That was a nickname given to me years ago due to my lack thereof. I was the most graceless, clumsy person I ever knew. Let me regale you with examples of my grace...
- There was the time when I was 10 and riding my bicycle. You know when look down at the pavement and even if you are going slow, it looks like you are going really fast? Well, I was doing that. Until everything in my line of vision was blue. And I was no longer moving forward. That is when I picked myself up off of the trunk of the parked car I had just crashed into. My bike tire was bent sideways, and I could not ride it home. I felt no pain, only super embarrassment even though a quick check around revealed that there was not even a scratch on the car and no one had seen my moment of humiliation. When I got home, I caught a glimpse of myself in the hall mirror and stopped in shock. My mouth was all bloody and part of my front tooth was missing (my jagged tooth had cut up my lips and I was so upset, I hadn't felt a thing). I sported that triangular tooth look for several days before I could get into the dentist for a cap. I really mastered the close-mouthed smile those days, let me tell you!
- As kids, when sledding, we used to do what we termed "hot-dogging". It meant you went down the hill on your toboggan or sled, standing up and holding the rope. I loved doing this. Until the fateful day that my foot slipped off and under the wet toboggan. Yes, I successfully ran over my own foot. And twisted the daylights out of my ankle. My youngest brother ran home at top speed to get my mother because I could not walk. When he got there, he was so out of breath, all he could get out were words like "Andrea", "park", "can't get up", "can't move", "laying...ground". You can imagine my mother's relief when, after throwing my brother in the car and speeding down to the park, she saw that it was just yet another routine trip to the hospital for one of her accident-prone children.
- Skiing...the first time I took a crack at it, I was 17. I spent most of the day on the bunny hill. When I got the courage up to go on a real hill, it took about half an hour before I actually successfully was able to figure out how to use the T-bar and stop falling off of it! I got about halfway up the hill, told my friend that this was high enough for me and we jumped off. I started skiing. My friend went ahead of me. I started after her. I was a superstar! I was doing so well!! I couldn't believe how easy it was at this point and that I had finally mastered it. Unfortunately, the second that my brain told me how great I was doing, was the very second that I lost it. Completely. I lost my balance and fell down on my butt...on my skis. Now I was skiing downhill, sitting. And going completely straight down the hill. I am pretty sure I broke the sound barrier. My friend was already at the bottom and turned around to see a cloud of snow with pink in the middle, flying down the hill. I flew past the lodge before I miraculously managed to stop. People gathered around to help me up. When folks were asking out loud "Where are her friends?", my friend joined in with them, wondering where my friends were, completely denying all knowledge of any connection with me whatsoever. I have never gone near a set of skis since.
- Remember my broken tooth? Well, years later, I walked up to a friend's house as we were going somewhere together and she was driving. She was already in the car and hadn't seen me approach. I leaned down and stared at her through the car window, hoping to scare her when she turned around. She remembered something in the house and decided to go in to get it...and didn't turn her head toward the car window at all when she reached to open the car door. Idiot that I am, got smashed in the face when she opened the door...and out popped the cap from my tooth. Yay! More days with the jagged witch tooth in the front of my mouth!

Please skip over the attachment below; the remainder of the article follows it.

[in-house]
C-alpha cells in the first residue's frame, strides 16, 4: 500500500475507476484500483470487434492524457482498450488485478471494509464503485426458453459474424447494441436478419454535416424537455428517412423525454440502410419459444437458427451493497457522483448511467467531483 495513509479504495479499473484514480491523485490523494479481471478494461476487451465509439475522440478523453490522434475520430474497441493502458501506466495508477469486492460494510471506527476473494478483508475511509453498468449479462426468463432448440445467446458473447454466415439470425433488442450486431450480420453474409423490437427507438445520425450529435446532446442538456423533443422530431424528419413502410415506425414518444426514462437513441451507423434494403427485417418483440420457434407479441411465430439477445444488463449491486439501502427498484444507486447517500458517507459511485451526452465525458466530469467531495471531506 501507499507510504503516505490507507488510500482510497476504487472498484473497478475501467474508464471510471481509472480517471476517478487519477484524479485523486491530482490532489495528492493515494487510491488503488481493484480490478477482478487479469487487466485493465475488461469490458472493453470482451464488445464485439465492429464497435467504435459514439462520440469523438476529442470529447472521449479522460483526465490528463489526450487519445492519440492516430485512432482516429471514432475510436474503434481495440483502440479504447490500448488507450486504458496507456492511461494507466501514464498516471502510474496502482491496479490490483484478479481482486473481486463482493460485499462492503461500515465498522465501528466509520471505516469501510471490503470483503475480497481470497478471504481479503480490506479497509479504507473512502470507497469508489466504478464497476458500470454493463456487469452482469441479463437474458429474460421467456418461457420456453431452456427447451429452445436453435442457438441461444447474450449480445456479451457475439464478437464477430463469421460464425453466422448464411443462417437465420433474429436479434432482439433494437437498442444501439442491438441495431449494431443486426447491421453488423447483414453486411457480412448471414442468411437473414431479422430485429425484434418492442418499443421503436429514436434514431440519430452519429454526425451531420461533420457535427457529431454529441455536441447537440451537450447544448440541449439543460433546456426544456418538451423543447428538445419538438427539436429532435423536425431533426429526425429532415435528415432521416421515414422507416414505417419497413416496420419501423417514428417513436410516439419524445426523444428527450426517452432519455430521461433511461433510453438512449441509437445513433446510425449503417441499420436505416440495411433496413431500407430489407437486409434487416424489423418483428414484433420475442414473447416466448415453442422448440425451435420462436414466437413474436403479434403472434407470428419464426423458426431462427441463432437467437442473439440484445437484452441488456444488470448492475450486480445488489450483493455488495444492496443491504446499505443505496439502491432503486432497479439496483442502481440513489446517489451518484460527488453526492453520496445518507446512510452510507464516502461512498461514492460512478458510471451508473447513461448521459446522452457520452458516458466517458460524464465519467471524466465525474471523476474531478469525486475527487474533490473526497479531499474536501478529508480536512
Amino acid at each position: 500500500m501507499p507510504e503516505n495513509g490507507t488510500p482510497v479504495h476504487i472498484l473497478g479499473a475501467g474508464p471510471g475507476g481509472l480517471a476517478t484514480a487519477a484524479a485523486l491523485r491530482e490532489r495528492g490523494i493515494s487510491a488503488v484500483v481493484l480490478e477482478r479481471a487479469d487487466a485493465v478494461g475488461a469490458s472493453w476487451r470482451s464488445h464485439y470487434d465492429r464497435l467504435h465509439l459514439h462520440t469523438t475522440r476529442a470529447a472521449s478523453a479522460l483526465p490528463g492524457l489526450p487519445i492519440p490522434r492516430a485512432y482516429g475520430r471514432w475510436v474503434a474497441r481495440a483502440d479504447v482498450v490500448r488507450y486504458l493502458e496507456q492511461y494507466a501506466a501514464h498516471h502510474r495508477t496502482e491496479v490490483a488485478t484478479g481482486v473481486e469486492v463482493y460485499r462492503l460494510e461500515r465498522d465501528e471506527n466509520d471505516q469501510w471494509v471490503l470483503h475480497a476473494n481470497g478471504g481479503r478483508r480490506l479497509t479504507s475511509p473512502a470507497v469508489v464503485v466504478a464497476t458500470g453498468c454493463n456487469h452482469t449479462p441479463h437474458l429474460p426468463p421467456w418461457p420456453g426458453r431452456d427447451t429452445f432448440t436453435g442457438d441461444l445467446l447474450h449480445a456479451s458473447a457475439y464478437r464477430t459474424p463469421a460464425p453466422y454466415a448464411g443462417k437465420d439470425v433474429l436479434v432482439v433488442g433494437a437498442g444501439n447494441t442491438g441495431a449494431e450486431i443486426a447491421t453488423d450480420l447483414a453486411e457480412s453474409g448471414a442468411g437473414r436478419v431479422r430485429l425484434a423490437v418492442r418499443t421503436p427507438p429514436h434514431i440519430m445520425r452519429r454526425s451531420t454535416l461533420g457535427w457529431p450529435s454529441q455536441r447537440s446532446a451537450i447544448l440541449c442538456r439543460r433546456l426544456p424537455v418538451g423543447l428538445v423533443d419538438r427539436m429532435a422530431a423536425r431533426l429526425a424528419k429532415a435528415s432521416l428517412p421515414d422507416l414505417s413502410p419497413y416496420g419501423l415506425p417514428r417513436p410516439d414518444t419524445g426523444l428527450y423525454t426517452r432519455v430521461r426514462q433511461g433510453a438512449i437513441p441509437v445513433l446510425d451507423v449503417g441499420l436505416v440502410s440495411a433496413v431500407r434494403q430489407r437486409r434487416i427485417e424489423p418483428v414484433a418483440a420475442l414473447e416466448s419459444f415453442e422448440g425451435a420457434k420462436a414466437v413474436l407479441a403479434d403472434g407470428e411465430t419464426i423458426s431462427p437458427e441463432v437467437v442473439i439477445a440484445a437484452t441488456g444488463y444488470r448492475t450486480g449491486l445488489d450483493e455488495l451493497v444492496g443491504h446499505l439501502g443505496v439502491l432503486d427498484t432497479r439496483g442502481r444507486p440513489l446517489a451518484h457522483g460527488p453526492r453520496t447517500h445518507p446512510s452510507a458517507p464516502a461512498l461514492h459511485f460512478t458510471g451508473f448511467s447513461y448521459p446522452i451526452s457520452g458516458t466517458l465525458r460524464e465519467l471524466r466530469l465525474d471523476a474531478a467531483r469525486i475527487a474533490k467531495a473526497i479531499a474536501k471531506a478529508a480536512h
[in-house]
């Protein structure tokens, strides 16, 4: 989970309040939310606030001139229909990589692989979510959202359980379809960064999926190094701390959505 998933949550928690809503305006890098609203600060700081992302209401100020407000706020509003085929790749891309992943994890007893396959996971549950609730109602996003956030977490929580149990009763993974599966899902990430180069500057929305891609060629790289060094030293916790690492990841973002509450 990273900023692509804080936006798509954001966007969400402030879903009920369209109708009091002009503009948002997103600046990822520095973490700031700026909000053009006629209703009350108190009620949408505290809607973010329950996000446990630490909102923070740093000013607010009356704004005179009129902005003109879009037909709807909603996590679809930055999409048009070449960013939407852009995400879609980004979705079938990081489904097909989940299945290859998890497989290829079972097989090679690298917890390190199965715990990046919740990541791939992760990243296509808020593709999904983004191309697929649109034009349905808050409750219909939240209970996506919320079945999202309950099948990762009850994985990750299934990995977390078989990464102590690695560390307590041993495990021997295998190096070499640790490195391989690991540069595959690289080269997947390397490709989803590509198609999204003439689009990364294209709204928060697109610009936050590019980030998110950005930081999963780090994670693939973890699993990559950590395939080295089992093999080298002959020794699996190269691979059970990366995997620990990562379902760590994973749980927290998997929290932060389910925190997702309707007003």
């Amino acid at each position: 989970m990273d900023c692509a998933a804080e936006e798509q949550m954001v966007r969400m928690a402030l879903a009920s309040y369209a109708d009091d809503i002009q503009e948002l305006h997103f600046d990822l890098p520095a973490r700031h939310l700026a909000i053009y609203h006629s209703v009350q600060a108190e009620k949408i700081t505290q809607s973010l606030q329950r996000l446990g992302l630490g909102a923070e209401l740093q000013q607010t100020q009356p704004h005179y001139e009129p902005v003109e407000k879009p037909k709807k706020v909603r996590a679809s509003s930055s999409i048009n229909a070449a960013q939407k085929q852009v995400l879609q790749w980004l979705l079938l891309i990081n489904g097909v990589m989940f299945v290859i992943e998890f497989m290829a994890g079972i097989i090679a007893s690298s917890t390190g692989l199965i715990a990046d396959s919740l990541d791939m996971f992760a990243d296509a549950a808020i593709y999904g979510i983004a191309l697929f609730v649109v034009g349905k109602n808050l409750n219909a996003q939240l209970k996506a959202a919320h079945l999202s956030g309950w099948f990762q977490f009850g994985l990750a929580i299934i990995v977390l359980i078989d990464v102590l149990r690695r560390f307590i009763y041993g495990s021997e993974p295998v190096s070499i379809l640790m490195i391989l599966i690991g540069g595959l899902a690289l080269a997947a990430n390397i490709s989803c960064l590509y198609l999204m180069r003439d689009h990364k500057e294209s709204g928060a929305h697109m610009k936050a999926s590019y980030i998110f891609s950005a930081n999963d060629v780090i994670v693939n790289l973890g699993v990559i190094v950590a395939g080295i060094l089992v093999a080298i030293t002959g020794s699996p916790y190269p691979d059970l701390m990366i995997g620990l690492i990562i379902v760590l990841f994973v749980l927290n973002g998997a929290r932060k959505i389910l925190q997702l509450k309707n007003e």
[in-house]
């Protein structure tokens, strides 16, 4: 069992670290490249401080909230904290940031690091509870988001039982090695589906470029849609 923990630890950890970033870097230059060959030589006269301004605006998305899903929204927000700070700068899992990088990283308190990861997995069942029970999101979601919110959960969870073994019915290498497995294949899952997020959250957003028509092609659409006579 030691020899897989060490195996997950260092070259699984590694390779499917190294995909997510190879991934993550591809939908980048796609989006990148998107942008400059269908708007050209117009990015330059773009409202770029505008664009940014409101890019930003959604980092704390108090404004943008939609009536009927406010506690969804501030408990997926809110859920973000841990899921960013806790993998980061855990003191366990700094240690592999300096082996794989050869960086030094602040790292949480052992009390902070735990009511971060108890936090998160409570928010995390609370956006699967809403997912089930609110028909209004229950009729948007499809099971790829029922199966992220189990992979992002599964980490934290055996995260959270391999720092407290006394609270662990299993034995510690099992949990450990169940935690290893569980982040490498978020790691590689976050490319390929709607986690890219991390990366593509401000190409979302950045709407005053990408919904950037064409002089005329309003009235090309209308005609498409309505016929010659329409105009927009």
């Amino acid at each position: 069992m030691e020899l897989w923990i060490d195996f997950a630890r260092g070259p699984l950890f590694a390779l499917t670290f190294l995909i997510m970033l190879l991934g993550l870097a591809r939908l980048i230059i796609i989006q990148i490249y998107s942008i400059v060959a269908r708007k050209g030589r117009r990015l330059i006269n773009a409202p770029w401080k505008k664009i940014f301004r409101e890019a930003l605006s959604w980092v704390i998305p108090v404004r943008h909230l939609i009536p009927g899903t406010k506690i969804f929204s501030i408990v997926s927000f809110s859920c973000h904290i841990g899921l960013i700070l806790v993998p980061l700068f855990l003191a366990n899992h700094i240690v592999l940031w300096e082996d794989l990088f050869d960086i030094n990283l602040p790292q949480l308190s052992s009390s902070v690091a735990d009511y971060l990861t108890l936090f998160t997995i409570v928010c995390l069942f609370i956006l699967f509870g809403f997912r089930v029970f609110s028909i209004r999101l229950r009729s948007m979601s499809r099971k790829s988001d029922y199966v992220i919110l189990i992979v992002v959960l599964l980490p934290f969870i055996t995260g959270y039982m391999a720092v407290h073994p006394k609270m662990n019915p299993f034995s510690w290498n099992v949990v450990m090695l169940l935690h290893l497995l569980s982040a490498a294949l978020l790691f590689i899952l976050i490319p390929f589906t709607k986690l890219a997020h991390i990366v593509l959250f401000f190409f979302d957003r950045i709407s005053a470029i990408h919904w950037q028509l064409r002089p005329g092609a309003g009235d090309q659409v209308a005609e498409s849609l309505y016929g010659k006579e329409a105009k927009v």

- When living with my roommate a few years later, I had the defining moment of my Grace-ness. Her cousin and his friend had come up to visit us for the weekend. Being the fine young things we all were, we were getting ready to go out and party hard. We were playing perfect hostesses to our guests and as I got up to cross the room and get something from the kitchen, I somehow managed to trip over my own two feet and did a face plant right in front of everyone. Now, my roommate had a gorgeous white cat who happened to be just inches away from my face when I fell and who just stared at me like she couldn't believe she had to share an apartment with an oaf such as myself. I didn't even blink an eye, I just reached out to the cat, saying, "Hi kitty!", as though that crash had actually been on purpose. But there was just no covering that up. In fact, I thought I was going to have to call 911...not for me...for them, because they were laughing so hard, I was sure someone was going to pass out! It was at that moment that my friend's cousin dubbed me "Gracie".
- Flash forward past a few more years and a few more (ok, several) mishaps. It was my first year in Japan and I was on my lunch break from work. I was taking a stroll just to stretch my legs, walking down a crowded street. Once again, my own two feet betrayed me and I went down. I jumped back up so quickly, my fall was almost undetectable to the naked eye...unless you noticed my knee where my panyhose had ripped and blood was running down my leg. I wanted to die of embarrassment. I just kept walking like nothing had happened, when I realized a little elderly Japanese lady was walking alongside me, asking if I was ok. I smiled in humiliation and mumbled that I was, and she held my arm, made me stop, stuck her hand in her purse and pulled out a fistful of bandages for my wound, patted me on the arm and went her way, leaving me staring after her in extreme gratitude. Ah, there is good in the world!